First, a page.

Mercedes and her collaborators’ new paper showing that a decline in malaria cases in the highlands of Ethiopia was driven by a transient slowdown in global warming and associated changes in climate variability was recently published in Nature Communications! Their article has been covered in a press release from the Barcelona Institute for Global Health.
Quantifying the extent to which changes in malaria transmission are driven by changes in climate has important implications for control strategies. Global warming is expected to promote malaria transmission in highlands because temperature decreases with elevation, limiting both the abundance of mosquitoes and the development of the parasite within these vectors. In her previous work, Mercedes showed that warmer temperatures exacerbated unstable malaria in densely populated highlands in East Africa from the 1980s to the 1990s. Since the year 2000, however, malaria transmission in the highlands of Ethiopia decreased. While this observed decline has been used as a counterargument to the importance of climate change for malaria transmission, the turnaround in malaria incidence could reflect a strong coupling to temperatures rather than a consequence of control interventions per se. Using statistical analyses and a process-based transmission model, Mercedes and her colleagues Xavier Rodó, Pamela P. Martinez, and Amir Siraj showed that this decline was driven by a transient slowdown in global warming and associated changes in climate variability, especially ENSO. Decadal changes in temperature and concurrent climate variability facilitated rather than opposed the effect of interventions.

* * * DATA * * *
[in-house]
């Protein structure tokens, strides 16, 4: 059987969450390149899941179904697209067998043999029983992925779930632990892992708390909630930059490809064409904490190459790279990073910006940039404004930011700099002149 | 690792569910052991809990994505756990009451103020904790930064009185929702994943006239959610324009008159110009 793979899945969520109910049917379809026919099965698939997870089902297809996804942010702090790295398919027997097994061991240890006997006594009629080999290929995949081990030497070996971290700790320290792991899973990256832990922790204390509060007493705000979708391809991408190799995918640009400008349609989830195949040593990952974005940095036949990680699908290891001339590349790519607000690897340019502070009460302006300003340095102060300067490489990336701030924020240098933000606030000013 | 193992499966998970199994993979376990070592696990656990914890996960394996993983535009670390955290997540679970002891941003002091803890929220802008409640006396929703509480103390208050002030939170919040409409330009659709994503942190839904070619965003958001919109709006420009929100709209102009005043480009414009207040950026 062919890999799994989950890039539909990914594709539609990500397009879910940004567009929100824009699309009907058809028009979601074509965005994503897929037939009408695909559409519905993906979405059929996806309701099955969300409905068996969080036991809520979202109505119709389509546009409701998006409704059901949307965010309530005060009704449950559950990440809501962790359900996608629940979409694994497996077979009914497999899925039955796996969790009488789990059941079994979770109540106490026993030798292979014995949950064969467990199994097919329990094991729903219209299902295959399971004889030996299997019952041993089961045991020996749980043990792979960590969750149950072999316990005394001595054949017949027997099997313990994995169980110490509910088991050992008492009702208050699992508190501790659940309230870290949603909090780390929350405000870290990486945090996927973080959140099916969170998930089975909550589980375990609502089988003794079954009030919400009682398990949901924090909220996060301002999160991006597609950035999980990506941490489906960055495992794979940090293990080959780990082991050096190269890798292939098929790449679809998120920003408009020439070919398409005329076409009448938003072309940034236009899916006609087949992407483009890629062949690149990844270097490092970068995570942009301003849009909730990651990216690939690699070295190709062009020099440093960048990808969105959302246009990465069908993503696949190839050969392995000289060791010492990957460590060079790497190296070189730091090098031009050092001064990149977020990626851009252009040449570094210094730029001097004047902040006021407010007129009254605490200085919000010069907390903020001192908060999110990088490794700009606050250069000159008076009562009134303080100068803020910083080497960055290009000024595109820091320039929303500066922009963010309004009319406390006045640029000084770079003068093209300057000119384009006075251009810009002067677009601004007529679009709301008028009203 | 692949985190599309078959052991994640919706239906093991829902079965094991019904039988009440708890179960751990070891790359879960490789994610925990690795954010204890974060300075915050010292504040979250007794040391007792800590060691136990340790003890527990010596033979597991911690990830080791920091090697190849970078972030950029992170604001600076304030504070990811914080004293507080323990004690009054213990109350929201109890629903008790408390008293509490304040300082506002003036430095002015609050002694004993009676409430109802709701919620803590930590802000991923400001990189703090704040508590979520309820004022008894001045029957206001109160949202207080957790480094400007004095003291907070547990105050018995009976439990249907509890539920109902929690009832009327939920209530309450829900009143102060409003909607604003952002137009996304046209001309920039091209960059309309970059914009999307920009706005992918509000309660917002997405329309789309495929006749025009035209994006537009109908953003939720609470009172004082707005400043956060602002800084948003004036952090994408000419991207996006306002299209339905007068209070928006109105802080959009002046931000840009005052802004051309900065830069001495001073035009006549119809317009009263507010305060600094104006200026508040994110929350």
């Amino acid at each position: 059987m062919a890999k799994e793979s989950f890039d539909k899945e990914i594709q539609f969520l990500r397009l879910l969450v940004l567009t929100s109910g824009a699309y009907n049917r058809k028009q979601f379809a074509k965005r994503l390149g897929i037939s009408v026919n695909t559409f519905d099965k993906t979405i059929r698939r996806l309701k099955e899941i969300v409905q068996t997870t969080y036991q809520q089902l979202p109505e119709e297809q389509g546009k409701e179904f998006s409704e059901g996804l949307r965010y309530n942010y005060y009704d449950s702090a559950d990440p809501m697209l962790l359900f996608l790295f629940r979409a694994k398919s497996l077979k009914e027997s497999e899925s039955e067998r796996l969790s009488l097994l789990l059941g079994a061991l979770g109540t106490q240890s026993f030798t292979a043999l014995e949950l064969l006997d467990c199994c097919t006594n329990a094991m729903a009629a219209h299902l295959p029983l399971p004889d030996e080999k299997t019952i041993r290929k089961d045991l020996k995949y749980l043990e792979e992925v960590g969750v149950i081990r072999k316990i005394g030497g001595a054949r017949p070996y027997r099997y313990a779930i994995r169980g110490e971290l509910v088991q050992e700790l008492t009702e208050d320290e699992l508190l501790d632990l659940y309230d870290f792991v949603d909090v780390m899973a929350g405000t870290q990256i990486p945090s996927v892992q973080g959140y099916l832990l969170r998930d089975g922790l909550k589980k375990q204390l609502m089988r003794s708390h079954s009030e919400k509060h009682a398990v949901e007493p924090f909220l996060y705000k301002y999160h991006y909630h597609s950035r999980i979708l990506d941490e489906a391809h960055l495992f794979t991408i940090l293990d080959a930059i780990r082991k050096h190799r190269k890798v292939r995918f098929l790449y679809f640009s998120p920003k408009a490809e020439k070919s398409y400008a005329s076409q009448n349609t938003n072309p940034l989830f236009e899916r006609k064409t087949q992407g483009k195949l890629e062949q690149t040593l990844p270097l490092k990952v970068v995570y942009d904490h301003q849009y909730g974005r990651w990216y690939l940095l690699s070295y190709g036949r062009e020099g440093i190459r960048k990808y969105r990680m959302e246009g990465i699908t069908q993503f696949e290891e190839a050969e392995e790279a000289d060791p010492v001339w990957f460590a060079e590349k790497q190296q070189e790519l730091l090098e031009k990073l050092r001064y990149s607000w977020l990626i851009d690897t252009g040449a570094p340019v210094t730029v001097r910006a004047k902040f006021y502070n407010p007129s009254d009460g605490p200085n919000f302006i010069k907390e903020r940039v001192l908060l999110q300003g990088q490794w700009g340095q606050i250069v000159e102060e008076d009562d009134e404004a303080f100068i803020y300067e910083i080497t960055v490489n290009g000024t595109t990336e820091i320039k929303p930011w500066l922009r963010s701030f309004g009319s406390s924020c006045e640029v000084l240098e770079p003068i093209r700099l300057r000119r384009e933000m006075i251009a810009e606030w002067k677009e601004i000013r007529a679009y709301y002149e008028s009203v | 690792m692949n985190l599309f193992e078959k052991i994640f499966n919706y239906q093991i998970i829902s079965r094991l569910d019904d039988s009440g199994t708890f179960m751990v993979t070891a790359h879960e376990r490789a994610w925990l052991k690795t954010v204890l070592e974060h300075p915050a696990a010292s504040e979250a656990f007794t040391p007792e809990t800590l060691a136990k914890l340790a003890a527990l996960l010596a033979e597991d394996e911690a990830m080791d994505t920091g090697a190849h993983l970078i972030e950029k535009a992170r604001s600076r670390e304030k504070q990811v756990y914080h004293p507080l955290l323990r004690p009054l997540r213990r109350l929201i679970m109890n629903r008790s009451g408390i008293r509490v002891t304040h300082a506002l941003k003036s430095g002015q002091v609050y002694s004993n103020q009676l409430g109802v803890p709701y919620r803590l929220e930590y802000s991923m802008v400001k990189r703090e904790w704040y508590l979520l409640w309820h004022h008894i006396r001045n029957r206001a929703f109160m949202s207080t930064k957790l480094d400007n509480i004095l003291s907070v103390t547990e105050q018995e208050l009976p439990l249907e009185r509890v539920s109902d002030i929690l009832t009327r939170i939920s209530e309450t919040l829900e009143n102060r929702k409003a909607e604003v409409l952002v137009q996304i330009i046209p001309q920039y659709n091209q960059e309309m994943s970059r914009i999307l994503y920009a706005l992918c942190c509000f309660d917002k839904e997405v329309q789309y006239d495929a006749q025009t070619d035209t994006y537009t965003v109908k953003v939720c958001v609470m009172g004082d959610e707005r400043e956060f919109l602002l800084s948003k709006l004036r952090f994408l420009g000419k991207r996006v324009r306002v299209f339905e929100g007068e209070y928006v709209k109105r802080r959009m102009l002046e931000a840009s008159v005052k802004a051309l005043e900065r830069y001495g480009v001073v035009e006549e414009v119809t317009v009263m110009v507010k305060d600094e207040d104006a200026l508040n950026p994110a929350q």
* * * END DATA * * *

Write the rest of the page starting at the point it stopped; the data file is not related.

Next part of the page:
The full published study can be found on the Nature Communications website.